Aortic IMT is not routinely used in DM patients. The main reasons for this are: (i) There is limited data on the association of A-IMT with macrovascular organ involvement in DM patients [3, 4], (ii) A-IMT assessment is more difficult than C-IMT,(iii) It is not preferred as a routine method in DM disease, (iiii) especially abdominal fat tissue is thought to prevent A-IMT measurement [3]. Atherosclerosis begins to develop as fatty streaks in childhood and can be diagnosed early by sensitive visualization methods [15, 16]. Because atherosclerosis first occurs in the distal abdominal aorta, A-IMT measurement with new USG devices can be used to detect early atherosclerosis development [57]. Therefore, we hypothesize that A-IMT obtained with new model high-resolution USG devices may be more useful for early detection of macrovascular complications in adult DM patients than C-IMT. For this reason, we received A-IMT measurements of the abdominal aorta from our patients. Aortic IMT is preferred in pediatric and adolescent groups because tissue penetration is good; target organ damage begins here and is more susceptible to the risk of cardiovascular events. Aortic IMT is thought to be an early indicator of atherosclerosis in this age group. In high-risk children with hypercholesterolemia, DM and inflammatory bowel disease [7, 1719]. A-IMT is more potent than C-IMT and can detect atherosclerosis earlier. There is no study showing that A-IMT is superior to C-IMT in predicting pre-clinical atherosclerosis, target organ damage, and cardiovascular event risk in adults and most USG devices do not have adequate tissue penetration in adult DM patients. For this reason, A-IMT measurement in adults is not a routine assessment. Diabetes mellitus is the equivalent of CAD and is one of the major risk factors for atherosclerosis. In our study, histopathologic vascular tissue examination was not performed but an explanatory result was obtained for the pathogenesis of macrovascular involvement in DM patients. In our study, the increase of A-IMT in patients with DM is more pronounced and sıgnificant than C-IMT. When performing ROC analyses for A-IMT and C-IMT measurements with DM presence, the limit values for A-IMT and C-IMT with DM presence were 1.5 mm and 0.9 mm respectively. The A-IMT increase was thought to be more prominent than the C-IMT because the atherosclerosis was first detected at the beginning of the distal abdominal aorta, the abdominal aortic vessel diameter and thickness were larger than the carotid artery and C-IMT was affected after A-IMT. According to our evaluation, studies comparing abdominal A-IMT values in adult DM patients are limited in the literature [3, 4]. In a study conducted in adult type 1 DM patients a decade ago, A-IMT evaluations was performed and a lower mean A-IMT value was obtained than our study [3]. However, in this study, it was reported that A-IMT measurement was a difficult challenge and therefore only 69% of the patients had A-IMT measurements. Although there is no clear information on the measurement problem in this study, increased intraabdominal fat tissue, especially in DM patients, is thought to prevent A-IMT measurement. In a recent study of middle-aged sporadic idiopathic hypo parathyroid patients, just like our findings there was a strong correlation between A-IMT and C-IMT [20]. There is a serious difference in the A-IMT measurements obtained in these two studies and there is a reference value problem to standardize the A-IMT. In two small studies including 39 adult DM and 10 congenital adrenal hyperplasia patients, A-IMT measurement was evaluated and the A-IMT value was found to be 0.89 ± 0.17 mm and 1.84 ± 0.68 mm, respectively [3, 21]. Our study was performed with a 5 MHz high-resolution probe and the mean A-IMT value of DM patients was 1.84 ± 0.75 mm. In our study, the A-IMT value obtained in DM patients was very close to Sartorato et al. study [21] but our findings were obtained with more patients than previous study.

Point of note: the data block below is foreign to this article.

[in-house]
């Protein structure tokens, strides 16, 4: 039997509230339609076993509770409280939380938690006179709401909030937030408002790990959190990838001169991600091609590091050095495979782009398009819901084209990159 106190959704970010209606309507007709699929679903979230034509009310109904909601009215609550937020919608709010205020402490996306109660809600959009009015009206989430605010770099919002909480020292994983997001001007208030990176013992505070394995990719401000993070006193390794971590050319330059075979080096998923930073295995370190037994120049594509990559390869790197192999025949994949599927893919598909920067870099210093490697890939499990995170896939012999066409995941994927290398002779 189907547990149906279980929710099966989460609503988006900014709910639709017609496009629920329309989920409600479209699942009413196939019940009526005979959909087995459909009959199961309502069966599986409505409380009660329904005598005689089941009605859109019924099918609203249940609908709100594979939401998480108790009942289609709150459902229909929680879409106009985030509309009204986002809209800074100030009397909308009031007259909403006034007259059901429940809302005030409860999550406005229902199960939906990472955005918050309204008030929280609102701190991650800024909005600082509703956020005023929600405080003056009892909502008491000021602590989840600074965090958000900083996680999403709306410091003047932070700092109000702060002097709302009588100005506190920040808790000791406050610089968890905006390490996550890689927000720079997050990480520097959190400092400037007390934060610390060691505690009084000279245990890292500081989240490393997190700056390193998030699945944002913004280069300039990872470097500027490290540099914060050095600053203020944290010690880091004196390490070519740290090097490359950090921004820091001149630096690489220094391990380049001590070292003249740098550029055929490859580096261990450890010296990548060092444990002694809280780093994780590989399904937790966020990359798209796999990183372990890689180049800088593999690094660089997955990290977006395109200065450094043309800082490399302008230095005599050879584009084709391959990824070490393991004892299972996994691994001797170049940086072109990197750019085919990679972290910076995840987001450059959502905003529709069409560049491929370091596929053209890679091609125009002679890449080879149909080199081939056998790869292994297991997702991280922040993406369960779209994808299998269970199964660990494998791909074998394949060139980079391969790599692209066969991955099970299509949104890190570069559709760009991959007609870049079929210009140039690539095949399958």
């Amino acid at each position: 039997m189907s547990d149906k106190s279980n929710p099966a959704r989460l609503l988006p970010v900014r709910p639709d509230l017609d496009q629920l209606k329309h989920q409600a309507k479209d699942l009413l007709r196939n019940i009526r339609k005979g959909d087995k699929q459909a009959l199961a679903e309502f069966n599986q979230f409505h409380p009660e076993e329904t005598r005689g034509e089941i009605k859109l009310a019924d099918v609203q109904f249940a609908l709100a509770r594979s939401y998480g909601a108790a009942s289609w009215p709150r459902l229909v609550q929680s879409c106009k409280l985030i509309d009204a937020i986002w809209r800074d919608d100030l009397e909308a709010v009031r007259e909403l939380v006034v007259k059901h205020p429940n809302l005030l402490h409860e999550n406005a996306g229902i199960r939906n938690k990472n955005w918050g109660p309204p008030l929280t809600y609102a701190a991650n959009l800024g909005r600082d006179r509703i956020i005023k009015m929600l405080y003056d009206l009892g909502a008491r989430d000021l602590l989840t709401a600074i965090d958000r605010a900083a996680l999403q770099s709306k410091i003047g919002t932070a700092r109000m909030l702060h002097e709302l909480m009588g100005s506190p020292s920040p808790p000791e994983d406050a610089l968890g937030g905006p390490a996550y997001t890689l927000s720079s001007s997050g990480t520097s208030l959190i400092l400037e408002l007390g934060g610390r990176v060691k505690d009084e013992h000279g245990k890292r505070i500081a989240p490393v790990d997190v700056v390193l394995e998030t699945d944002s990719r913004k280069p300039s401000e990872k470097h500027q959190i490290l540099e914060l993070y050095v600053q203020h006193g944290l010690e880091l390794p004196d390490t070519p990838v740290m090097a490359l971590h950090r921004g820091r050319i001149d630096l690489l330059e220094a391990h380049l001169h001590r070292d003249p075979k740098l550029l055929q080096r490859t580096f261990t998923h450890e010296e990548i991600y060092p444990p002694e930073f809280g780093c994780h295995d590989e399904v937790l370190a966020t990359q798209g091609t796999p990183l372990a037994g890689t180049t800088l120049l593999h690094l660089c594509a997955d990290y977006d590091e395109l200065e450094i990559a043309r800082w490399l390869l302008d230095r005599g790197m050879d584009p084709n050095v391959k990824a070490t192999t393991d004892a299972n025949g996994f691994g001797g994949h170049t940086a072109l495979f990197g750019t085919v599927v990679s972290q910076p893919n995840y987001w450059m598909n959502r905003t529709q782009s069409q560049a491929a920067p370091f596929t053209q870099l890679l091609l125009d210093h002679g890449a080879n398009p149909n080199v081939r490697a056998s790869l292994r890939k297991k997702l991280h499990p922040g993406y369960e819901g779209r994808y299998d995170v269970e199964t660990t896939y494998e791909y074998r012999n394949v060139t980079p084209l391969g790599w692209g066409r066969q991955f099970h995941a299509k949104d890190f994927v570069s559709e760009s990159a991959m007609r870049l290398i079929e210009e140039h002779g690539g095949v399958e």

There are no detailed clinical studies, and most USG devices do not have probes that sufficiently penetrate tissue in adult DM patients. Hence, A-IMT measurement is not a routine evaluation in adults. With the new USG devices and high-resolution probes, abdominal aorta visualization is much better and A-IMT can be measured by easily. It may be a useful approach to use A-IMT instead of C-IMT to determine subclinical organ damage in type II DM patients.